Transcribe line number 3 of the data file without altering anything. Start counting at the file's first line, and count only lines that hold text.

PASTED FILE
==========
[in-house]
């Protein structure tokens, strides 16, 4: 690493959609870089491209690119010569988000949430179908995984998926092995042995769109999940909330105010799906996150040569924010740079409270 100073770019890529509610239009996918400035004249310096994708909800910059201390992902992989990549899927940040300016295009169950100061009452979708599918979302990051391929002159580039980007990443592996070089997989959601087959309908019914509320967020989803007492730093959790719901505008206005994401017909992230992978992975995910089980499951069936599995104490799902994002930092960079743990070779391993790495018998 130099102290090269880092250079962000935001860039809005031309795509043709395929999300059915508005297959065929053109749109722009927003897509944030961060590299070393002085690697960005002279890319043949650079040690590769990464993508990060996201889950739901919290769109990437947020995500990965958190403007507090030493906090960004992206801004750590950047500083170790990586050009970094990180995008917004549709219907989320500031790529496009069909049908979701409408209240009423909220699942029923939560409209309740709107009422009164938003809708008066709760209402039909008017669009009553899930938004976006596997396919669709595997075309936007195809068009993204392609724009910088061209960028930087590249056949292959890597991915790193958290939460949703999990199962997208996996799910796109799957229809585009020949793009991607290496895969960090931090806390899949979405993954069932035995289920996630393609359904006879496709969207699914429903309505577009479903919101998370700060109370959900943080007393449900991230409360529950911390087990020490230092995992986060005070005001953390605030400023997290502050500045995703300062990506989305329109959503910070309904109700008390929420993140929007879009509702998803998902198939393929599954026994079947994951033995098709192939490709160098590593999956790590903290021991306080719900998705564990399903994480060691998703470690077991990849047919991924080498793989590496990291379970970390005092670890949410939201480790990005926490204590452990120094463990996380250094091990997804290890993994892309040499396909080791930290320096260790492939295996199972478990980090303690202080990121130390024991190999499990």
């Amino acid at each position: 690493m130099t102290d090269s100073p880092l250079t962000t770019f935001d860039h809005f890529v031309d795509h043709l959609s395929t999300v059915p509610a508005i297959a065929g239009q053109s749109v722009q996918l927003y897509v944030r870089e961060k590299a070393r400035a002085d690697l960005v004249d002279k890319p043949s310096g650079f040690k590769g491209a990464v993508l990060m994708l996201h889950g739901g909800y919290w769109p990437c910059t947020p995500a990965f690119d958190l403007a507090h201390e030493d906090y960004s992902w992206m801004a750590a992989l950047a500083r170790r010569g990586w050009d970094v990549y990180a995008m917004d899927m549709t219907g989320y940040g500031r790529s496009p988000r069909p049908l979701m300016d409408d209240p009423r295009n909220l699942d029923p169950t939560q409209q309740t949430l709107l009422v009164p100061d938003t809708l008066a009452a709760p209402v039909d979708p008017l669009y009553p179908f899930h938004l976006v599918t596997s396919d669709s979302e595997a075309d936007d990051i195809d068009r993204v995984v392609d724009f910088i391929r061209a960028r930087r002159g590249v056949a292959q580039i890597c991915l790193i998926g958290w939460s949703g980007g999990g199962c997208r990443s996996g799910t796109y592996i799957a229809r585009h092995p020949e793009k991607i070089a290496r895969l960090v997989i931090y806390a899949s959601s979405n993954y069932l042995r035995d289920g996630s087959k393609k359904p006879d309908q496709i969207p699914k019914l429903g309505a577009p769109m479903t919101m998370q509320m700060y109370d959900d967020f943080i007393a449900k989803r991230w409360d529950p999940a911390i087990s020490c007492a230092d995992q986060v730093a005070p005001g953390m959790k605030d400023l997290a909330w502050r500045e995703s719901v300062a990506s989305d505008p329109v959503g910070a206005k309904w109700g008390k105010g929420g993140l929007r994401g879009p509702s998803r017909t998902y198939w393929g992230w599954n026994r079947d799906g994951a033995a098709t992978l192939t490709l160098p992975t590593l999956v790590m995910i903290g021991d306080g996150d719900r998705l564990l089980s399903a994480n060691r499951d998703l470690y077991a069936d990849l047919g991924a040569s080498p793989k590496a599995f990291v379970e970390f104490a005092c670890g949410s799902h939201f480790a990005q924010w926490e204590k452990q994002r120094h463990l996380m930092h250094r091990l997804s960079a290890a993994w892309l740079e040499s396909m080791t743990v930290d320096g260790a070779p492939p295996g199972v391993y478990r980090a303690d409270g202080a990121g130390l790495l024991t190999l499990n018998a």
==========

């Amino acid at each position: 690493m130099t102290d090269s100073p880092l250079t962000t770019f935001d860039h809005f890529v031309d795509h043709l959609s395929t999300v059915p509610a508005i297959a065929g239009q053109s749109v722009q996918l927003y897509v944030r870089e961060k590299a070393r400035a002085d690697l960005v004249d002279k890319p043949s310096g650079f040690k590769g491209a990464v993508l990060m994708l996201h889950g739901g909800y919290w769109p990437c910059t947020p995500a990965f690119d958190l403007a507090h201390e030493d906090y960004s992902w992206m801004a750590a992989l950047a500083r170790r010569g990586w050009d970094v990549y990180a995008m917004d899927m549709t219907g989320y940040g500031r790529s496009p988000r069909p049908l979701m300016d409408d209240p009423r295009n909220l699942d029923p169950t939560q409209q309740t949430l709107l009422v009164p100061d938003t809708l008066a009452a709760p209402v039909d979708p008017l669009y009553p179908f899930h938004l976006v599918t596997s396919d669709s979302e595997a075309d936007d990051i195809d068009r993204v995984v392609d724009f910088i391929r061209a960028r930087r002159g590249v056949a292959q580039i890597c991915l790193i998926g958290w939460s949703g980007g999990g199962c997208r990443s996996g799910t796109y592996i799957a229809r585009h092995p020949e793009k991607i070089a290496r895969l960090v997989i931090y806390a899949s959601s979405n993954y069932l042995r035995d289920g996630s087959k393609k359904p006879d309908q496709i969207p699914k019914l429903g309505a577009p769109m479903t919101m998370q509320m700060y109370d959900d967020f943080i007393a449900k989803r991230w409360d529950p999940a911390i087990s020490c007492a230092d995992q986060v730093a005070p005001g953390m959790k605030d400023l997290a909330w502050r500045e995703s719901v300062a990506s989305d505008p329109v959503g910070a206005k309904w109700g008390k105010g929420g993140l929007r994401g879009p509702s998803r017909t998902y198939w393929g992230w599954n026994r079947d799906g994951a033995a098709t992978l192939t490709l160098p992975t590593l999956v790590m995910i903290g021991d306080g996150d719900r998705l564990l089980s399903a994480n060691r499951d998703l470690y077991a069936d990849l047919g991924a040569s080498p793989k590496a599995f990291v379970e970390f104490a005092c670890g949410s799902h939201f480790a990005q924010w926490e204590k452990q994002r120094h463990l996380m930092h250094r091990l997804s960079a290890a993994w892309l740079e040499s396909m080791t743990v930290d320096g260790a070779p492939p295996g199972v391993y478990r980090a303690d409270g202080a990121g130390l790495l024991t190999l499990n018998a």